Data for 7.3 million Dutch car owners sold on hacking forum
Catalin Cimpanu March 25, 2021

Data for 7.3 million Dutch car owners sold on hacking forum

Data for 7.3 million Dutch car owners sold on hacking forum

RDC, a Dutch company that provides garage and maintenance services to Dutch car owners, has confirmed a data breach earlier today after the personal and vehicle details of millions of Dutch car owners were posted for sale on a well-known cybercrime forum.

RDC forum ad
Image: The Record

According to samples reviewed by The Record today, the data includes details that could be used to identify car owners, their homes, and the type of car they drive.

This includes details such as (company/individual) names, home addresses, email addresses, telephone numbers, dates of birth, but also vehicle registration numbers, car makes & models, and license plates.

RDC sample
Image: The Record

Dutch television station NOS, which confirmed the data’s authenticity with local sources and engaged with the seller, said the entire package is being sold for $35,000.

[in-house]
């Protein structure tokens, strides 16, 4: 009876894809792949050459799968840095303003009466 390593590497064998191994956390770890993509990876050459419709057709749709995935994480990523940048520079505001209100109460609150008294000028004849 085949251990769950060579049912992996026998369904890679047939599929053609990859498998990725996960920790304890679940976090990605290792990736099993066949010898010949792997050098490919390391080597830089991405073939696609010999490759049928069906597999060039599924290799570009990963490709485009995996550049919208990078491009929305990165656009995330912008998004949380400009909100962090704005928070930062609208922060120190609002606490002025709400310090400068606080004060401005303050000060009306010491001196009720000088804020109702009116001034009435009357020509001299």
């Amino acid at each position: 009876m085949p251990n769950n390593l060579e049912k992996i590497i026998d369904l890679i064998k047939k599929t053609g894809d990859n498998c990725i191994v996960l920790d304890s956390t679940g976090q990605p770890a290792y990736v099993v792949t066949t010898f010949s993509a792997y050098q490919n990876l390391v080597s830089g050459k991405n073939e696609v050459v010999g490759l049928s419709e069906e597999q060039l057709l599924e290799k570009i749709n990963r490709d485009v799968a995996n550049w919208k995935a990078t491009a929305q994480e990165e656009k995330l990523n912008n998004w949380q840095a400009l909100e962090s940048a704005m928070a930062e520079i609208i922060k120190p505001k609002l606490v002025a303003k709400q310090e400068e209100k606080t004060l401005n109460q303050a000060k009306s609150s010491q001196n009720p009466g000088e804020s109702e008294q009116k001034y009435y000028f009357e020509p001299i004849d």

The threat actor behind the forum ad claims to be in possession of an RDC database with 7.3 million entries; 2.3 million of which also come with email addresses, allowing the buyers to launch phishing and spam operations against victims.

However, security experts warn that the biggest danger isn’t from spam operators but from car-jacking gangs. The data is a boon for car thieves, which could use it to locate and target expensive cars across the Netherlands.

In a statement posted on its website today, RDC confirmed the incident and said that based on a summary investigation the intruders appear to have gained access to around 60% of its customer entries.

RDC said it was unaware of the hack prior to the data being posted online. The Dutch company also said it already notified authorities of the breach and hired security firm Fox-IT to investigate the security incident.

Catalin Cimpanu is a cybersecurity reporter for The Record. He previously worked at ZDNet and Bleeping Computer, where he became a well-known name in the industry for his constant scoops on new vulnerabilities, cyberattacks, and law enforcement actions against hackers.